Toronto – Day 1 – Reflections

Reflected on the Day

Pondering- Reflecting -Meditating on the day that was today

By the end of Day 1 we had learned Lessons 3 and 2.

Lesson 3 – The USD might be stronger, but the local currency is  king. We paid for gas in USD (cash). When the husband returned with change, he looked extremely puzzled. “I should be getting more change than this, right?”, he asked me. On checking the bill  we found that the conversion rate used was not just below market rate, it made the Canadian dollar stronger. Ergo, convert in advance and always trade in local currency.

On a separate note,  yes it’s the bill here as one waitress made it a point to tell us. Talking of currency, the USD may be stronger, but the Canadian dollar is prettier; and as we found out the USD is not always stronger. A clear case of beauty bringing might to its knees, eh?

Lesson 2 – Check your roaming rates before you leave the country. I was using my cell phone to co-ordinate with the bestie and my data plan to navigate the city, when I got a message from AT&T asking me to call on their toll free number to avoid an astronomical bill. Usually I ignore messages from my service provider, luckily this time I called. In less than 24 hours I had run up a bill of $100+ (USD) for usage of approximately 8 MB of data. We immediately purchased an international data package – $30 (USD)for 120 MB, which AT&T backdated. The plan is valid for a month after which it automatically lapses.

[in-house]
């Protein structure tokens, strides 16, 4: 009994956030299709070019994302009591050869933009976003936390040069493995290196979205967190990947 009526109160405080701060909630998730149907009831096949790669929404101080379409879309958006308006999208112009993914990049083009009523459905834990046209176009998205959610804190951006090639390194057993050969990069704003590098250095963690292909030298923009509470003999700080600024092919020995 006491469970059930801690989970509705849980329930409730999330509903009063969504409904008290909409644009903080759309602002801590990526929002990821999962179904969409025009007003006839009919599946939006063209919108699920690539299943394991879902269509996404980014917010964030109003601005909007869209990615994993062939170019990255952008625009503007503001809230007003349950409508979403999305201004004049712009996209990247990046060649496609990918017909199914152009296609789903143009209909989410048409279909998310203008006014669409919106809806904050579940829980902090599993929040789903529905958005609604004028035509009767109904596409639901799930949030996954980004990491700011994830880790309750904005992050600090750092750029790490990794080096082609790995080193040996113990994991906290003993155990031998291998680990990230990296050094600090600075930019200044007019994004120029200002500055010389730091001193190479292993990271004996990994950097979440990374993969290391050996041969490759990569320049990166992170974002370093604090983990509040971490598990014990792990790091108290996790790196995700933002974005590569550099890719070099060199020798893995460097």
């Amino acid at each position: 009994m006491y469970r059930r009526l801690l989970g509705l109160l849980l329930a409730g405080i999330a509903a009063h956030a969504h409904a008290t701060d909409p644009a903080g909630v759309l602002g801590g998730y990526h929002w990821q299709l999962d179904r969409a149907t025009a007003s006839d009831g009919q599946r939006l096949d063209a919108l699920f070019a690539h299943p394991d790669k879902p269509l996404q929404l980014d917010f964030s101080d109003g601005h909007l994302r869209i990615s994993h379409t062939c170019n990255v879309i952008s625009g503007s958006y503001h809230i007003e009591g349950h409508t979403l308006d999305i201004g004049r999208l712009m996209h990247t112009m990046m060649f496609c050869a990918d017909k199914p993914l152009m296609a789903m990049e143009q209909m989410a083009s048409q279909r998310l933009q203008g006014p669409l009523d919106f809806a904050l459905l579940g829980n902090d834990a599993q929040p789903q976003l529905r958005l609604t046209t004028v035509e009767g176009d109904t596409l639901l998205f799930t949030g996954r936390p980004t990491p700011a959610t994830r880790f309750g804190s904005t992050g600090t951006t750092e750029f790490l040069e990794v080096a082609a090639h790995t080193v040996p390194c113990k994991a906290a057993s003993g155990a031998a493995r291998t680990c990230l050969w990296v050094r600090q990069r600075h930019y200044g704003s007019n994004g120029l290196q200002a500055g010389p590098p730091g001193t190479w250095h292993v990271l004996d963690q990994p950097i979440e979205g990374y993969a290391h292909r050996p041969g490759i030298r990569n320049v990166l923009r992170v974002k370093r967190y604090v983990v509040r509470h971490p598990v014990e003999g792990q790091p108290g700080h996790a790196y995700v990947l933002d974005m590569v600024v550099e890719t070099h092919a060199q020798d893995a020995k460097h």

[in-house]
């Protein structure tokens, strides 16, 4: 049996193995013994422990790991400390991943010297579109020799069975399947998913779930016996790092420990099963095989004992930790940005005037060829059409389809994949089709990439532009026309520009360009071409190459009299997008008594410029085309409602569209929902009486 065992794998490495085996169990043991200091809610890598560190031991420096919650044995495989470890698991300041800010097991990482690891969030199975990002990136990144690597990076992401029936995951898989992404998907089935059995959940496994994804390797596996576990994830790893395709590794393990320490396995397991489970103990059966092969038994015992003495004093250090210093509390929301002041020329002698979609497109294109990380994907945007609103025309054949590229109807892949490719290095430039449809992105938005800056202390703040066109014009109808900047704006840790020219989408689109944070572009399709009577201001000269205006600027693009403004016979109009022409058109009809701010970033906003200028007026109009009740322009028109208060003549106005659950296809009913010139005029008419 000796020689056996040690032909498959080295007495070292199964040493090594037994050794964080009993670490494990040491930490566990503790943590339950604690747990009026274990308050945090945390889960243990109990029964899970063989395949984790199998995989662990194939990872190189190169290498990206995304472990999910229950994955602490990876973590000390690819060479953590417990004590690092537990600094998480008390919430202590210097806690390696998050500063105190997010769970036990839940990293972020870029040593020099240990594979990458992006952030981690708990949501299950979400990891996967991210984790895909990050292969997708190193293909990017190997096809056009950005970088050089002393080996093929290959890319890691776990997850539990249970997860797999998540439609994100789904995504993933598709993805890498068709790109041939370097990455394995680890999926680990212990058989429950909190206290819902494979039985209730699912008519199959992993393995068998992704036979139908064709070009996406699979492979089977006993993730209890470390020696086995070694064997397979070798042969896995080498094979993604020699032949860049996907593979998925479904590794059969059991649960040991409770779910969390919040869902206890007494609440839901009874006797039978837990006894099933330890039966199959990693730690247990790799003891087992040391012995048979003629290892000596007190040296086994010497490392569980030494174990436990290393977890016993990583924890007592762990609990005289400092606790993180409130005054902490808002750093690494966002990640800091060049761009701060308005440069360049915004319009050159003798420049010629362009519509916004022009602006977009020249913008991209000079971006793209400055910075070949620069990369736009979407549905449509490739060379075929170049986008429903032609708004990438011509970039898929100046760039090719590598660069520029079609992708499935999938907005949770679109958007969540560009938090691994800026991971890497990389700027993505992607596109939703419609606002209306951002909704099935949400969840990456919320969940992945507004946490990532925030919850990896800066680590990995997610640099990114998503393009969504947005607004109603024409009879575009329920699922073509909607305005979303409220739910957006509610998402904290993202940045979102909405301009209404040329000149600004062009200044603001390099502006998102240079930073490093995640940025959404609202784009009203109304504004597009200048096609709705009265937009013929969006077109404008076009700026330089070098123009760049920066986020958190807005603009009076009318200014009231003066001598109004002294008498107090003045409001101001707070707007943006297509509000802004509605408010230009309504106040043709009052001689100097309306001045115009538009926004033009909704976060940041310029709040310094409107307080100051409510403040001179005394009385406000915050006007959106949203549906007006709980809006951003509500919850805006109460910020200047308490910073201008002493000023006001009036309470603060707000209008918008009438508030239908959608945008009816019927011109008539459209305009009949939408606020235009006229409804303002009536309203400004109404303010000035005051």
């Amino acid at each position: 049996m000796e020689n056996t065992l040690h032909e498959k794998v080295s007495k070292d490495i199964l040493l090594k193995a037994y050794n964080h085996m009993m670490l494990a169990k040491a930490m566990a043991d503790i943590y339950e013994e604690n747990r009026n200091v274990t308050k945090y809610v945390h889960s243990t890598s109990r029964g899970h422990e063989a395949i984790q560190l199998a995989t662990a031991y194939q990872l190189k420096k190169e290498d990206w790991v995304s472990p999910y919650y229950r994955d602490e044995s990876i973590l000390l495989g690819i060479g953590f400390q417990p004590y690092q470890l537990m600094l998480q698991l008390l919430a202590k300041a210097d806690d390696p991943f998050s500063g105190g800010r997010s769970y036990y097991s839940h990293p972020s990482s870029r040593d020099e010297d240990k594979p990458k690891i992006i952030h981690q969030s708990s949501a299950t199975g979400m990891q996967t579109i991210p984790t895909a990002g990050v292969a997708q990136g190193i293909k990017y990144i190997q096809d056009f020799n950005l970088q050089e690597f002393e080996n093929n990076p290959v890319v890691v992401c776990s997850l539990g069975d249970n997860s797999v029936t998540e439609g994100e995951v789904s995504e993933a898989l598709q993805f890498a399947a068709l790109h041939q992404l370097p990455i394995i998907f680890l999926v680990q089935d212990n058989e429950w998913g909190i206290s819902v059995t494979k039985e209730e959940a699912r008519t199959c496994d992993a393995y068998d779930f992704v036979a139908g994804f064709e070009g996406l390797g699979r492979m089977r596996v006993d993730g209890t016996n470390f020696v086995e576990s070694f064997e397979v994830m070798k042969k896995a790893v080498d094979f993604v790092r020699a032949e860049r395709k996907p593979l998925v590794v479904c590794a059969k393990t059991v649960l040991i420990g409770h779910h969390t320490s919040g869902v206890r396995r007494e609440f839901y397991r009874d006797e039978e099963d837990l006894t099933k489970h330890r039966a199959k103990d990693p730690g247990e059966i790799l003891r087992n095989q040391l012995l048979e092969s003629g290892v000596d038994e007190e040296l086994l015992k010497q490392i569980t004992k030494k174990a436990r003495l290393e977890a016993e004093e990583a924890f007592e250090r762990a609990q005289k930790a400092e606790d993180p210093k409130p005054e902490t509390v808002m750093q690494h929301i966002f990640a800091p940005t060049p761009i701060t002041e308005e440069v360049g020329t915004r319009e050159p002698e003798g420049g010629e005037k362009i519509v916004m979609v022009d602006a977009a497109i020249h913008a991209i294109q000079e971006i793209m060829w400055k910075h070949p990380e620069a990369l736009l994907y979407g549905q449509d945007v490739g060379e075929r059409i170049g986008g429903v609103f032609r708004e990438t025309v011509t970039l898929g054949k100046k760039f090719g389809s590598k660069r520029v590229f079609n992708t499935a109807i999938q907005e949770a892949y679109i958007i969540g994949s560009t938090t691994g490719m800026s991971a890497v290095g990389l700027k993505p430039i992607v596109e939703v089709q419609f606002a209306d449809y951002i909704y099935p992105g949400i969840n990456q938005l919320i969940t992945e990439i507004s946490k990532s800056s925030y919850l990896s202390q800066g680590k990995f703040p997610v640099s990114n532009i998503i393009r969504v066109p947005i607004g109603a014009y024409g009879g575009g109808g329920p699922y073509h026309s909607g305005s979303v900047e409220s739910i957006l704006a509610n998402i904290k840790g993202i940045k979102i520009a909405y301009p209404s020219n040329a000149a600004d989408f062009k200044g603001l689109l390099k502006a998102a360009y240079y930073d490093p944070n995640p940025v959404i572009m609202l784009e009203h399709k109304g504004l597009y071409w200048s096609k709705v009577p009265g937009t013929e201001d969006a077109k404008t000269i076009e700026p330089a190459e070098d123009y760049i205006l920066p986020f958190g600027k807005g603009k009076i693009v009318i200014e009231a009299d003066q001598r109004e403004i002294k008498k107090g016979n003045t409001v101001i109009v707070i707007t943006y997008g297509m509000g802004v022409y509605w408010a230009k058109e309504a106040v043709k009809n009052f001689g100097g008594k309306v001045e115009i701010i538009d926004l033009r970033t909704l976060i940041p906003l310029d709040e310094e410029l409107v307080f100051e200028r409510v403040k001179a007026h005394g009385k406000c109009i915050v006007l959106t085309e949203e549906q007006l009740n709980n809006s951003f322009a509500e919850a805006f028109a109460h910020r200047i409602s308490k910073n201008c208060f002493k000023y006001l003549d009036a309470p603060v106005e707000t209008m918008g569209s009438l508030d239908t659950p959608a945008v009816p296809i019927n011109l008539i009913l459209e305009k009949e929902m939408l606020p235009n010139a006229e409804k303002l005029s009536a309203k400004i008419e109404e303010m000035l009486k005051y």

We paid $ 42  (Canadian) for 4 hrs of parking because we didn’t interpret the rate board correctly. Since we had parked for beyond 6 pm, day charges and night charges both were applied. Look for parking spots marked with big green Ps for more reasonable parking in the city. Talking of Ps, this is Canada, please mind your Ps and Qs, thank you.

Thanksgiving 2014, Toronto

I have a lot to give thanks for – good health, access  electricity and clean drinking water, the internet, but what tops my list is family..and friends who are like family.  Keeping with our idea to travel to meet people, we picked Toronto as our destination this Thanksgiving. What better way to give thanks for friend who cares and has been there, than to go see her?